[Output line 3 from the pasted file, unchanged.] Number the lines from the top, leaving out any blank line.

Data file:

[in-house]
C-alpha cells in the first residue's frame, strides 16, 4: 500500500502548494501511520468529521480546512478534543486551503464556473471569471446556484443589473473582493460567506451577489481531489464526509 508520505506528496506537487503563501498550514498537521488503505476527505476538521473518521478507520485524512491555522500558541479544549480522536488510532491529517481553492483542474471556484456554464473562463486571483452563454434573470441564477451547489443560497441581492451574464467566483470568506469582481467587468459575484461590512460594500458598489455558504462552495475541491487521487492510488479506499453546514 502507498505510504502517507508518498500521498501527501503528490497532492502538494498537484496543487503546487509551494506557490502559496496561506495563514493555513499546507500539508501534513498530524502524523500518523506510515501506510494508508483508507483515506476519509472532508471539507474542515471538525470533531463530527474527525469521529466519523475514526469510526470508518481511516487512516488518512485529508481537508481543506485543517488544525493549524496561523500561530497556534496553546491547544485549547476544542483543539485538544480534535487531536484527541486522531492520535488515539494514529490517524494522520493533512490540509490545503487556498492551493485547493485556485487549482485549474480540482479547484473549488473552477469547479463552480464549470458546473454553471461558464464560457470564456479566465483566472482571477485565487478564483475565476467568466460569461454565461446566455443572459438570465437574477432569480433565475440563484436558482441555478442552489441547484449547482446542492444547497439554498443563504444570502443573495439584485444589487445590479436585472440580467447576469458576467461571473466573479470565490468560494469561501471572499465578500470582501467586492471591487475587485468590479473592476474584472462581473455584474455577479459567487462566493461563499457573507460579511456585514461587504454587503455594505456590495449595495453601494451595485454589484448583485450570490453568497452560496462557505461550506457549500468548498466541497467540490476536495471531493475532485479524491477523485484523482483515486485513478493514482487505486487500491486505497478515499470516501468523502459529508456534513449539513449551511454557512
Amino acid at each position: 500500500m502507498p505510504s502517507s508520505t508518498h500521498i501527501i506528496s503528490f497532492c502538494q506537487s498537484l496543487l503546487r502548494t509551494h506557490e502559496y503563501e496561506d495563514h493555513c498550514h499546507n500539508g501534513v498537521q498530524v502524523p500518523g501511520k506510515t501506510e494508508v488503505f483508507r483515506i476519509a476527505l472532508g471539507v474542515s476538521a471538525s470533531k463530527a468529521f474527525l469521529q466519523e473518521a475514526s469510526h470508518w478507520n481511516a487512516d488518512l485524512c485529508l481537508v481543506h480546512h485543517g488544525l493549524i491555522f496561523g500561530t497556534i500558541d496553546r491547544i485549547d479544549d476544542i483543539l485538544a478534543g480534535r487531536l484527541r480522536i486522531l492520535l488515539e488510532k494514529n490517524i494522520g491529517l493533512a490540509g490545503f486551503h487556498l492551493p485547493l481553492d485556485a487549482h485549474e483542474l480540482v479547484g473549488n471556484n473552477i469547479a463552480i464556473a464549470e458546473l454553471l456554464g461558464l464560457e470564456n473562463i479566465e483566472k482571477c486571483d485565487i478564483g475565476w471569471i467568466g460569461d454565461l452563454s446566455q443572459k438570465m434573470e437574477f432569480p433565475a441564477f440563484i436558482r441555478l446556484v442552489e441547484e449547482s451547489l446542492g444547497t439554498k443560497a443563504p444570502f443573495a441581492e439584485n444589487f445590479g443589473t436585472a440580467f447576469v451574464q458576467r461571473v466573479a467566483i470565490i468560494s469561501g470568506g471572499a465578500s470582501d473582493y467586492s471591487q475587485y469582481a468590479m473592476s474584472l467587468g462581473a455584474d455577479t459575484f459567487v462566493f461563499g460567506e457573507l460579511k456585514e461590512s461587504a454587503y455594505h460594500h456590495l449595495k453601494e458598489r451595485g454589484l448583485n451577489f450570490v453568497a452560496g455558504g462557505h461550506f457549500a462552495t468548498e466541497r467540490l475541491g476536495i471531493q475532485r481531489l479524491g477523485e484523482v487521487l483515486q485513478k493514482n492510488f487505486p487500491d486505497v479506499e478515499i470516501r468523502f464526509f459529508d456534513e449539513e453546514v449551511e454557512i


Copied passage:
Amino acid at each position: 500500500m502507498p505510504s502517507s508520505t508518498h500521498i501527501i506528496s503528490f497532492c502538494q506537487s498537484l496543487l503546487r502548494t509551494h506557490e502559496y503563501e496561506d495563514h493555513c498550514h499546507n500539508g501534513v498537521q498530524v502524523p500518523g501511520k506510515t501506510e494508508v488503505f483508507r483515506i476519509a476527505l472532508g471539507v474542515s476538521a471538525s470533531k463530527a468529521f474527525l469521529q466519523e473518521a475514526s469510526h470508518w478507520n481511516a487512516d488518512l485524512c485529508l481537508v481543506h480546512h485543517g488544525l493549524i491555522f496561523g500561530t497556534i500558541d496553546r491547544i485549547d479544549d476544542i483543539l485538544a478534543g480534535r487531536l484527541r480522536i486522531l492520535l488515539e488510532k494514529n490517524i494522520g491529517l493533512a490540509g490545503f486551503h487556498l492551493p485547493l481553492d485556485a487549482h485549474e483542474l480540482v479547484g473549488n471556484n473552477i469547479a463552480i464556473a464549470e458546473l454553471l456554464g461558464l464560457e470564456n473562463i479566465e483566472k482571477c486571483d485565487i478564483g475565476w471569471i467568466g460569461d454565461l452563454s446566455q443572459k438570465m434573470e437574477f432569480p433565475a441564477f440563484i436558482r441555478l446556484v442552489e441547484e449547482s451547489l446542492g444547497t439554498k443560497a443563504p444570502f443573495a441581492e439584485n444589487f445590479g443589473t436585472a440580467f447576469v451574464q458576467r461571473v466573479a467566483i470565490i468560494s469561501g470568506g471572499a465578500s470582501d473582493y467586492s471591487q475587485y469582481a468590479m473592476s474584472l467587468g462581473a455584474d455577479t459575484f459567487v462566493f461563499g460567506e457573507l460579511k456585514e461590512s461587504a454587503y455594505h460594500h456590495l449595495k453601494e458598489r451595485g454589484l448583485n451577489f450570490v453568497a452560496g455558504g462557505h461550506f457549500a462552495t468548498e466541497r467540490l475541491g476536495i471531493q475532485r481531489l479524491g477523485e484523482v487521487l483515486q485513478k493514482n492510488f487505486p487500491d486505497v479506499e478515499i470516501r468523502f464526509f459529508d456534513e449539513e453546514v449551511e454557512i